The Supreme Court in session

2

The Supreme Court, by law, began its new term on the first Monday in October. We can look forward to a bare majority of justices to continue to support actions by the federal government and corporations. Here are just a few.

Over the summer, five justices allowed the Trump administration to move $2.5 billion in the Defense Department budget to construct a wall along the southern border. And then, in September, the court agreed that the administration could enforce new rules to stop migrants from entering the U.S. if they first traveled through another country and were not granted asylum there (the “third safe country” rule). Homeland Security can now bar most Central American migrants from trying to seek asylum in the U.S.

The court’s current docket includes another immigration issue that has dogged the Trump administration: Deferred Action for Childhood Arrivals (DACA), a program the Obama administration inaugurated in 2012. Two years ago, the administration rescinded the program, and now the court will rule whether the repeal was legal.

Given the court’s two decisions this past summer, the Trump administration will likely prevail.

The justices have already heard three cases involving transgender and LGBTQ rights. The issue is whether Title VII of the Civil Rights Act of 1964 protects discrimination based on sexual identification and sexual orientation. This is known as statutory interpretation. Justice Neil Gorsuch has long argued that statutes must be read without trying to determine legislative intent, and that only the words matter. But during oral argument, he was concerned that arguments favoring expanding federal protection to transgender, gay, and lesbian individuals would cause “massive social upheaval.”

In this case, Gorsuch, along with four other conservative members of the court, will likely hold that the Civil Rights Act does not protect the petitioners.

A case involving criminal law from Kansas asks whether it can abolish the insanity defense. This has the most severe consequences in death-penalty cases. Given the long history of most justices’ unwillingness to agree that the Eighth Amendment’s prohibition against cruel and unusual punishments bars capital punishment, based on the Oct. 7 oral argument, we can be certain that a bare majority will allow Kansas and any other state to eliminate the insanity defense.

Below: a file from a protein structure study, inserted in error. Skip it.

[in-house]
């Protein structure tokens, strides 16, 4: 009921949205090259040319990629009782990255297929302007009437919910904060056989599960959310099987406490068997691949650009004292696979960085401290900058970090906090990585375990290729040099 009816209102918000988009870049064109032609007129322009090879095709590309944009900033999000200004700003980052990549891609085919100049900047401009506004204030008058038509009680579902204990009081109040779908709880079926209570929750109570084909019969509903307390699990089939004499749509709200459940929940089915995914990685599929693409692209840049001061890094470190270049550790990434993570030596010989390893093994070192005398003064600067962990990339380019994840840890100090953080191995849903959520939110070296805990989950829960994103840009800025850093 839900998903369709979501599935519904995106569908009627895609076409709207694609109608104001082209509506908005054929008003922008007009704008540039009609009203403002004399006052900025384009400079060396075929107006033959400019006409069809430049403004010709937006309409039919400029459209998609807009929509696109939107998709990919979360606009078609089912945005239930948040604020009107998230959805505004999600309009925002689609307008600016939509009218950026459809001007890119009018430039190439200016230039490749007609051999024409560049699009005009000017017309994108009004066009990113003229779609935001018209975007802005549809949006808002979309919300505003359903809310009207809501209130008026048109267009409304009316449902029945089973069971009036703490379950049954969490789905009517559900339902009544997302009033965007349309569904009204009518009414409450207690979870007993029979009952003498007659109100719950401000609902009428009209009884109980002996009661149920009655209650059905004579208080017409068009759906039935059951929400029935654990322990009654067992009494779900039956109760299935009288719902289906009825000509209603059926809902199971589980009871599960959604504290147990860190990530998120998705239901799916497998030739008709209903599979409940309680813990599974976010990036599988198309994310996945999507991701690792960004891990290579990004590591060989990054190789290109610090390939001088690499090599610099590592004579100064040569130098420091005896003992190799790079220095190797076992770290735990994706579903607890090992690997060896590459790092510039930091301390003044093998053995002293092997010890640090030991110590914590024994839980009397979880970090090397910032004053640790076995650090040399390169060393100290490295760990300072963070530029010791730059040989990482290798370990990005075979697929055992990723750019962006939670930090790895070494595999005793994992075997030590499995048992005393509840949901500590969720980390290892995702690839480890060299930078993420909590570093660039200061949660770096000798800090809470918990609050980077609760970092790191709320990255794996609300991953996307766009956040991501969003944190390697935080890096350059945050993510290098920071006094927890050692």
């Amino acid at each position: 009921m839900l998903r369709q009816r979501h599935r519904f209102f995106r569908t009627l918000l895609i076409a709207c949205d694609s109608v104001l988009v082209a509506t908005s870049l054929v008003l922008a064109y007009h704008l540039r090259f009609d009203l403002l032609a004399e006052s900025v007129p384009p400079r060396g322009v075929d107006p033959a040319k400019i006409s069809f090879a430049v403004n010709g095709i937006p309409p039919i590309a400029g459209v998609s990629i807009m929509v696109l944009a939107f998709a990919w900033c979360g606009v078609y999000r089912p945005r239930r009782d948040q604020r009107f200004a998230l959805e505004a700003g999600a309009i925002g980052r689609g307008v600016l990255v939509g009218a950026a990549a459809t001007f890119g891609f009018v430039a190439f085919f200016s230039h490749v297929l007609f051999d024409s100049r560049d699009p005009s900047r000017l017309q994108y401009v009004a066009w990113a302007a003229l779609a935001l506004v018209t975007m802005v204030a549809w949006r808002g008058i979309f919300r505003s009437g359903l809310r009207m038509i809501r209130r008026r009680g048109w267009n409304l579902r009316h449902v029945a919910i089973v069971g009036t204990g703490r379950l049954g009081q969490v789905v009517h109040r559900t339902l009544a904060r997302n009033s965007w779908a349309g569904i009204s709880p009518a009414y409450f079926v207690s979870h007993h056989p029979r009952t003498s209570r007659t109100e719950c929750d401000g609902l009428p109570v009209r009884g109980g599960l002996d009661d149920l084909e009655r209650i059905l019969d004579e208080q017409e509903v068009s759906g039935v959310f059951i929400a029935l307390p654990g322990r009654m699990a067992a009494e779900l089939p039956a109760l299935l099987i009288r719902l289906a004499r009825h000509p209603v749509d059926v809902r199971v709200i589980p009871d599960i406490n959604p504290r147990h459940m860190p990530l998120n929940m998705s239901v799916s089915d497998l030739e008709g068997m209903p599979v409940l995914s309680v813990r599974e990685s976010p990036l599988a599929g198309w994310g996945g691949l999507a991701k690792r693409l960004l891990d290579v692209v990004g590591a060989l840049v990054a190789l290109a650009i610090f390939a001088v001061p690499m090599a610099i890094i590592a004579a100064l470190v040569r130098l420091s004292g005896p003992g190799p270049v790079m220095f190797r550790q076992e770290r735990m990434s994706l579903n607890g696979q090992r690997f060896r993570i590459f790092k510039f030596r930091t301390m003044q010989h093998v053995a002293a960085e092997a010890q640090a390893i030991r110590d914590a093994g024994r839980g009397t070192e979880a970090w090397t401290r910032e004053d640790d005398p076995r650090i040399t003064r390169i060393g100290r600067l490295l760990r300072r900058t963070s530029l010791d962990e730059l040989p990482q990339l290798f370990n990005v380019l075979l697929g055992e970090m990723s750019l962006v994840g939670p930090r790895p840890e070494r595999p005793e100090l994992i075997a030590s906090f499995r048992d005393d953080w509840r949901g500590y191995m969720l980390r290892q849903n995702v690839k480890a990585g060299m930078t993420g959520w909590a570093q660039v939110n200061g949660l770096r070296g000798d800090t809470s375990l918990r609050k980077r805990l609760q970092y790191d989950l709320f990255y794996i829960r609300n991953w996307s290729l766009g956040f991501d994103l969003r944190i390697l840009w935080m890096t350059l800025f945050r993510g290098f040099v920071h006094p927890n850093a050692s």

Also, on Oct. 7, the Supreme Court heard oral arguments in another criminal law case on whether a non-unanimous jury can convict a defendant of a crime (capital crimes not included). The practice is now limited to only two states, Louisiana and Oregon. States’ rights suggest that the Louisiana, whence the case derives, has the authority to experiment with this law, but the Constitution may require a different outcome.

During argument, the most interesting comment came from the newest justice, Brett Kavanaugh, who suggested that historically, defendants who suffered the most from non-unanimous juries were African American: He noted that a non-unanimity practice had its roots in racism, and reduced the voices of black jurors. The outcome may depend on him.

A third criminal law case involves the 2002 Washington Beltway sniper attacks, when John Allen Muhammad and Lee Boyd Malvo killed or injured several people in a shooting spree that covered Maryland, Virginia, and the District of Columbia. Muhammad was executed in 2009, and Malvo received a life sentence without parole, which he is now challenging. He claims the sentence ought to be reduced because he was a juvenile at the time of the killings.

Most observers, as a result of the oral argument on Oct. 16, think the outcome depends again on Justice Kavanaugh. He seemed skeptical about sentencing juveniles to life imprisonment without parole: How could a jury determine, he asked, whether a juvenile is incorrigible and not merely immature?

A Second Amendment case is also on the docket: It asks whether a New York City law that prohibits carrying an unloaded and locked pistol from a home to any place outside the city violates a fundamental right. In 2008, the court ruled that gun ownership is an individual right, and two years later, it held that the right applied to the states, which could pass reasonable gun safety laws. In most gun-related cases that come to the court, the justices overturn restrictive laws, and they may well do so here.

Most recently, the justices accepted a case to determine whether the law creating the Consumer Financial Protection Bureau (CFPB), the signature proposal of Elizabeth Warren before she became a senator, is constitutional. It is the “U.S. government agency that makes sure banks, lenders, and other financial companies treat you fairly.” The law allows the president to remove the director only “for cause,” but opponents argue that he has the authority to remove all heads of agencies for whatever reason he wants. A majority will probably give the Trump administration another victory.

We have come to rely on the court to expand individual rights and liberties. But we ought not forget that the court in the pre–Civil War years upheld slavery. Afterward, it thwarted Reconstruction efforts, supported corporations against labor organizing, and constitutionalized segregation laws. While it eventually supported New Deal legislation, it also held that Japanese Americans could be interned during World War II. 

Rights of criminal suspects and the right to privacy expanded in the 1950s through the 1970s. But the current court has generally supported corporate America, and worked to undermine the Fourth and Fifth Amendments regarding rights of criminal suspects.

In this light, in most cases, we can bank on the justices continuing to mostly take a turn rightward as they listen to the pleas of petitioners.

 

Jack Fruchtman, a seasonal Aquinnah resident, has written “American Constitutional History” and “The Supreme Court and Constitutional Law.”